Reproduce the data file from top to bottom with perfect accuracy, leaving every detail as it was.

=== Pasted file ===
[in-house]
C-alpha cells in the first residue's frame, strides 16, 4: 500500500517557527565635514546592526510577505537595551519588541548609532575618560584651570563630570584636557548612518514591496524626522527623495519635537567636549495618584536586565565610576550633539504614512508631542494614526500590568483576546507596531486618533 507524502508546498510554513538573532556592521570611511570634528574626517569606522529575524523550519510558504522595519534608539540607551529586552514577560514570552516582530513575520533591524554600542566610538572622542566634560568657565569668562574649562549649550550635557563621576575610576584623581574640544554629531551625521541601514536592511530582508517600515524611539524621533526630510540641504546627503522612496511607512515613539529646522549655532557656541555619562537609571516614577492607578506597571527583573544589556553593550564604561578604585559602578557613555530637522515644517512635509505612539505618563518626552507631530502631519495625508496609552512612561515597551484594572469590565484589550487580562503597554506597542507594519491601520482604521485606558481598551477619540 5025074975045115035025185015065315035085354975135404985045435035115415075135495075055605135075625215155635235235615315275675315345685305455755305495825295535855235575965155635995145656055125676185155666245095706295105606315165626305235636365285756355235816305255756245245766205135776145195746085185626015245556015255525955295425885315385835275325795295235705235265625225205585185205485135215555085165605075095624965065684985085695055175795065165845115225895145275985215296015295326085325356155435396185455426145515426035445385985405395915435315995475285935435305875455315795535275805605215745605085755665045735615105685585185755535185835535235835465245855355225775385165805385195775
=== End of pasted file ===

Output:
[in-house]
C-alpha cells in the first residue's frame, strides 16, 4: 500500500517557527565635514546592526510577505537595551519588541548609532575618560584651570563630570584636557548612518514591496524626522527623495519635537567636549495618584536586565565610576550633539504614512508631542494614526500590568483576546507596531486618533 507524502508546498510554513538573532556592521570611511570634528574626517569606522529575524523550519510558504522595519534608539540607551529586552514577560514570552516582530513575520533591524554600542566610538572622542566634560568657565569668562574649562549649550550635557563621576575610576584623581574640544554629531551625521541601514536592511530582508517600515524611539524621533526630510540641504546627503522612496511607512515613539529646522549655532557656541555619562537609571516614577492607578506597571527583573544589556553593550564604561578604585559602578557613555530637522515644517512635509505612539505618563518626552507631530502631519495625508496609552512612561515597551484594572469590565484589550487580562503597554506597542507594519491601520482604521485606558481598551477619540 5025074975045115035025185015065315035085354975135404985045435035115415075135495075055605135075625215155635235235615315275675315345685305455755305495825295535855235575965155635995145656055125676185155666245095706295105606315165626305235636365285756355235816305255756245245766205135776145195746085185626015245556015255525955295425885315385835275325795295235705235265625225205585185205485135215555085165605075095624965065684985085695055175795065165845115225895145275985215296015295326085325356155435396185455426145515426035445385985405395915435315995475285935435305875455315795535275805605215745605085755665045735615105685585185755535185835535235835465245855355225775385165805385195775